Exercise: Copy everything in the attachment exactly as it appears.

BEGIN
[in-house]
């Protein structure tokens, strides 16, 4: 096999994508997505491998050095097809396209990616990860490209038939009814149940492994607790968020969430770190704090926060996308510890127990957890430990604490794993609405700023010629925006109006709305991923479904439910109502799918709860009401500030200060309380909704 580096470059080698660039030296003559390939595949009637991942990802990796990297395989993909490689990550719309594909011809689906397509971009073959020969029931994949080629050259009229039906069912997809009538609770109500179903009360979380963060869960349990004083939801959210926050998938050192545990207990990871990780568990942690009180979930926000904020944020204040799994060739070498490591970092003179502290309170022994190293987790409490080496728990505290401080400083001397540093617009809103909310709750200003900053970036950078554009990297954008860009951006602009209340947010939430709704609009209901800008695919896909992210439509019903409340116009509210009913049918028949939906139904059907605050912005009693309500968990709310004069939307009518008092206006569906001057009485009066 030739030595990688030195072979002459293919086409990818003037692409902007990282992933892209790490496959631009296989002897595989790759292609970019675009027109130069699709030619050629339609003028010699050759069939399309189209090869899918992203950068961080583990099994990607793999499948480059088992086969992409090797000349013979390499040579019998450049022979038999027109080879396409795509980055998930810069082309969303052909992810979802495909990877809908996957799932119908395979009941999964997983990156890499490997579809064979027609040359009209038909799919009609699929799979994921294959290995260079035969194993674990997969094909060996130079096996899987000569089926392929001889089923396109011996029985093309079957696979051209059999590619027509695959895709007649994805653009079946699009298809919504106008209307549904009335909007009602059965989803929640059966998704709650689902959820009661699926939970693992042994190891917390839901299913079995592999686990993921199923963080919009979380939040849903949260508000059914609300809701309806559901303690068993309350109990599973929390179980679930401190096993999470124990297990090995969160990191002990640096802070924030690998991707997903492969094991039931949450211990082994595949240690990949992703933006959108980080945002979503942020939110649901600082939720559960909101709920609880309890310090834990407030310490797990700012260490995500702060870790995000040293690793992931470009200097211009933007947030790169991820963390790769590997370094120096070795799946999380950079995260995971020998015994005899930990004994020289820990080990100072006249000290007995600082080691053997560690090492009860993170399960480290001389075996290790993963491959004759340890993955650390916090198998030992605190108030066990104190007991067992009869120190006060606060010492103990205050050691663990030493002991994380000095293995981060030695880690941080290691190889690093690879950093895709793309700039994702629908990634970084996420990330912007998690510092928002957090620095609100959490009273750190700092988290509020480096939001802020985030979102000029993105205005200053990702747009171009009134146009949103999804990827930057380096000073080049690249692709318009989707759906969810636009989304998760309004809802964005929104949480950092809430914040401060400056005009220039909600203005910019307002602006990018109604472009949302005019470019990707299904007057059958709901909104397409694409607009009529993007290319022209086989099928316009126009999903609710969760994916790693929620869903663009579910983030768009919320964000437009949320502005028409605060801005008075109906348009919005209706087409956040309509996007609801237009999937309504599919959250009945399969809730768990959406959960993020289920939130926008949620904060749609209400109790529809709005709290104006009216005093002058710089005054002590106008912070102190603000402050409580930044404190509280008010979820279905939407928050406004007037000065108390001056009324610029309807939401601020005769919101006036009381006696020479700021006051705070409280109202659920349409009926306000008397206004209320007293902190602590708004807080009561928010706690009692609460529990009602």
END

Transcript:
[in-house]
């Protein structure tokens, strides 16, 4: 096999994508997505491998050095097809396209990616990860490209038939009814149940492994607790968020969430770190704090926060996308510890127990957890430990604490794993609405700023010629925006109006709305991923479904439910109502799918709860009401500030200060309380909704 580096470059080698660039030296003559390939595949009637991942990802990796990297395989993909490689990550719309594909011809689906397509971009073959020969029931994949080629050259009229039906069912997809009538609770109500179903009360979380963060869960349990004083939801959210926050998938050192545990207990990871990780568990942690009180979930926000904020944020204040799994060739070498490591970092003179502290309170022994190293987790409490080496728990505290401080400083001397540093617009809103909310709750200003900053970036950078554009990297954008860009951006602009209340947010939430709704609009209901800008695919896909992210439509019903409340116009509210009913049918028949939906139904059907605050912005009693309500968990709310004069939307009518008092206006569906001057009485009066 030739030595990688030195072979002459293919086409990818003037692409902007990282992933892209790490496959631009296989002897595989790759292609970019675009027109130069699709030619050629339609003028010699050759069939399309189209090869899918992203950068961080583990099994990607793999499948480059088992086969992409090797000349013979390499040579019998450049022979038999027109080879396409795509980055998930810069082309969303052909992810979802495909990877809908996957799932119908395979009941999964997983990156890499490997579809064979027609040359009209038909799919009609699929799979994921294959290995260079035969194993674990997969094909060996130079096996899987000569089926392929001889089923396109011996029985093309079957696979051209059999590619027509695959895709007649994805653009079946699009298809919504106008209307549904009335909007009602059965989803929640059966998704709650689902959820009661699926939970693992042994190891917390839901299913079995592999686990993921199923963080919009979380939040849903949260508000059914609300809701309806559901303690068993309350109990599973929390179980679930401190096993999470124990297990090995969160990191002990640096802070924030690998991707997903492969094991039931949450211990082994595949240690990949992703933006959108980080945002979503942020939110649901600082939720559960909101709920609880309890310090834990407030310490797990700012260490995500702060870790995000040293690793992931470009200097211009933007947030790169991820963390790769590997370094120096070795799946999380950079995260995971020998015994005899930990004994020289820990080990100072006249000290007995600082080691053997560690090492009860993170399960480290001389075996290790993963491959004759340890993955650390916090198998030992605190108030066990104190007991067992009869120190006060606060010492103990205050050691663990030493002991994380000095293995981060030695880690941080290691190889690093690879950093895709793309700039994702629908990634970084996420990330912007998690510092928002957090620095609100959490009273750190700092988290509020480096939001802020985030979102000029993105205005200053990702747009171009009134146009949103999804990827930057380096000073080049690249692709318009989707759906969810636009989304998760309004809802964005929104949480950092809430914040401060400056005009220039909600203005910019307002602006990018109604472009949302005019470019990707299904007057059958709901909104397409694409607009009529993007290319022209086989099928316009126009999903609710969760994916790693929620869903663009579910983030768009919320964000437009949320502005028409605060801005008075109906348009919005209706087409956040309509996007609801237009999937309504599919959250009945399969809730768990959406959960993020289920939130926008949620904060749609209400109790529809709005709290104006009216005093002058710089005054002590106008912070102190603000402050409580930044404190509280008010979820279905939407928050406004007037000065108390001056009324610029309807939401601020005769919101006036009381006696020479700021006051705070409280109202659920349409009926306000008397206004209320007293902190602590708004807080009561928010706690009692609460529990009602």